Capitalize office, department, division, institute, center, etc., only when they are part of official titles. Otherwise, use lowercase.

Example: The Office of the Dean. The dean’s office.


One word in all cases for the computer connection term.

OU Bookstore, University Bookstore

Both OU bookstore and university bookstore (lowercase) are acceptable.

OU INCubator, OU INC

Use OU INC on all references.

OU President

The first reference should always be their full title. On second reference it is acceptable to use President _____. Lowercase if using title only.

Example: President Ora Hirsch Pescovitz, President Pescovitz, the president



Avoid use, except when used to abbreviate term after first spelled out reference: College of Arts and Sciences (CAS).

Part Time, Part-time

Hyphenate when used as a compound modifier.

Example: He works part time. She has a part-time job.


Use the % sign when paired with a number, with no space, in most cases.

Example: The survey received a 73% response.


If requested by the subject or if relevant to the article context to include pronouns in marketing or editorial content, place pronouns only after first mention of full name. Ex. Kelli Warshefski (she/her) is a writer.

In most cases, a plural pronoun such as “they, them or their” should agree in number with the antecedent: The students love their courses. Clarity is a top priority; gender-neutral use of a singular “they” is unfamiliar to many readers.

In instances where people identify as neither male nor female or ask not to be referred to as he/she/him/her, use the person’s name in place of a pronoun, or otherwise reword the sentence, whenever possible. If they/them/their use is essential, explain in the text that the person prefers a gender-neutral pronoun. Be sure that the phrasing does not imply more than one person.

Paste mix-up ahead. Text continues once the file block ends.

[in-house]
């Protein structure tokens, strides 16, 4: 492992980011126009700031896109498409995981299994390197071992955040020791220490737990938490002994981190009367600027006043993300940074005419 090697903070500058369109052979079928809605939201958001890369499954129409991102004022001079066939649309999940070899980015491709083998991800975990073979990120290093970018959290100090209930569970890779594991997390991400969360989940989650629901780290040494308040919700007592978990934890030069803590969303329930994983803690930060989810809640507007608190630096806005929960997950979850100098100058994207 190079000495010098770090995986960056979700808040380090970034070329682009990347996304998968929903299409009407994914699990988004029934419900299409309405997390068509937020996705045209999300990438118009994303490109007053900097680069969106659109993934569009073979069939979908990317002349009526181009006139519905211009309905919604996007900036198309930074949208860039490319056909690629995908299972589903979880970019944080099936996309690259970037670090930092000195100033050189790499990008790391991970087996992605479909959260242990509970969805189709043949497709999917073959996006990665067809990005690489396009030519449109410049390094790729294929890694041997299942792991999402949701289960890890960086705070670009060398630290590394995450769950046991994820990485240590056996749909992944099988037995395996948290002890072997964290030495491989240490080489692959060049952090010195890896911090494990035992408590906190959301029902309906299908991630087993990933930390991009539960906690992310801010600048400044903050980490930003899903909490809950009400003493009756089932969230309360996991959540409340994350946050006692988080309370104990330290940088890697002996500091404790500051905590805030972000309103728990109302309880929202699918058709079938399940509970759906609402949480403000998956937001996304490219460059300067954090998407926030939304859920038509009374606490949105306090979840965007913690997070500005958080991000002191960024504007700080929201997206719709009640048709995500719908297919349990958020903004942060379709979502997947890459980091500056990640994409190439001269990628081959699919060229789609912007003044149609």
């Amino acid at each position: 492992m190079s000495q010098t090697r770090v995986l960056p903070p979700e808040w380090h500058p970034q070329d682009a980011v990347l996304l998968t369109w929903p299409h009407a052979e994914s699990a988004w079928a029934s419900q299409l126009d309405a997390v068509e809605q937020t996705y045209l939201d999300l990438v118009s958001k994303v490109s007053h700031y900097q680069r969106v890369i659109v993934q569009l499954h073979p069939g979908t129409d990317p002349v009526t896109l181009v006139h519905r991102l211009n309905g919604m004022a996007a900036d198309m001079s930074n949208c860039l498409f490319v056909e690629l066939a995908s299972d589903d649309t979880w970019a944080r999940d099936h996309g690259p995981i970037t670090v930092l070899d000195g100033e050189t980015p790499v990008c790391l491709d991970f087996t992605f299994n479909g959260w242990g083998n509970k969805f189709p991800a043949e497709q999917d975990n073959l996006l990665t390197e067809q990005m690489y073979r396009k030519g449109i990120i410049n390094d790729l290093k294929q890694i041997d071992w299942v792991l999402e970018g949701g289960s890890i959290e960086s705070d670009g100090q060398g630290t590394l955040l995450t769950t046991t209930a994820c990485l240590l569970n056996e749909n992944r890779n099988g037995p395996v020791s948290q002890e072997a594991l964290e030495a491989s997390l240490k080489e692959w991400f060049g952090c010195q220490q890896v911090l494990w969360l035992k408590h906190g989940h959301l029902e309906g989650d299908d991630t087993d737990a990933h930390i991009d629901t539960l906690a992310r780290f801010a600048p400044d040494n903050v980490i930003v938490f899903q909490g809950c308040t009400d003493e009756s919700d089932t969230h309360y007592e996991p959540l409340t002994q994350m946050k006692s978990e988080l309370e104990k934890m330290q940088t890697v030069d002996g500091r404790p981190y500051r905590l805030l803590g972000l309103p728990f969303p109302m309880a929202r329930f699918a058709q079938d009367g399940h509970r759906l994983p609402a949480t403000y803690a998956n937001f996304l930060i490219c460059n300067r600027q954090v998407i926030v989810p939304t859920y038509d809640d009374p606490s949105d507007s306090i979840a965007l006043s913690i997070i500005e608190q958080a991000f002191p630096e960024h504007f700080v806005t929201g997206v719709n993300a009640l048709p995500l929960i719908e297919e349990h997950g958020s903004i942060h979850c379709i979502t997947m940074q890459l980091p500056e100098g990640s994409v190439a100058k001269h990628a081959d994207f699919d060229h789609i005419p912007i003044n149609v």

Consider carefully when deciding whether to identify people by race. Often, it is an irrelevant factor and drawing unnecessary attention to someone's race or ethnicity can be interpreted as bigotry. There are, however, occasions when race is pertinent, as in stories that involve significant, groundbreaking or historic events. Include racial or ethnic details only when they are clearly relevant and that relevance is explicit in the story.

Black (adj.): Use the capitalized term as an adjective in a racial, ethnic or cultural sense: Black people, Black culture, Black literature, Black studies, Black colleges. Use of the capitalized Black recognizes that language has evolved, along with the common understanding that especially in the United States, the term reflects a shared identity and culture rather than a skin color alone.

dual heritage: No hyphen for terms such as African American, Asian American and Filipino American, used when relevant to refer to an American person's heritage.

minority, racial minority: The term is acceptable as an adjective in broad references to multiple races other than white in the United States. This includes the term underrepresented minorities (URMs).

Latino, Latina: Latino is often the preferred noun or adjective for a person from, or whose ancestors were from, a Spanish-speaking land or culture or from Latin America. Latina is the feminine form and should only be used if specified by the subject. Some prefer the recently coined gender-neutral term Latinx, which should be confined to quotations, names of organizations or descriptions of individuals who request it.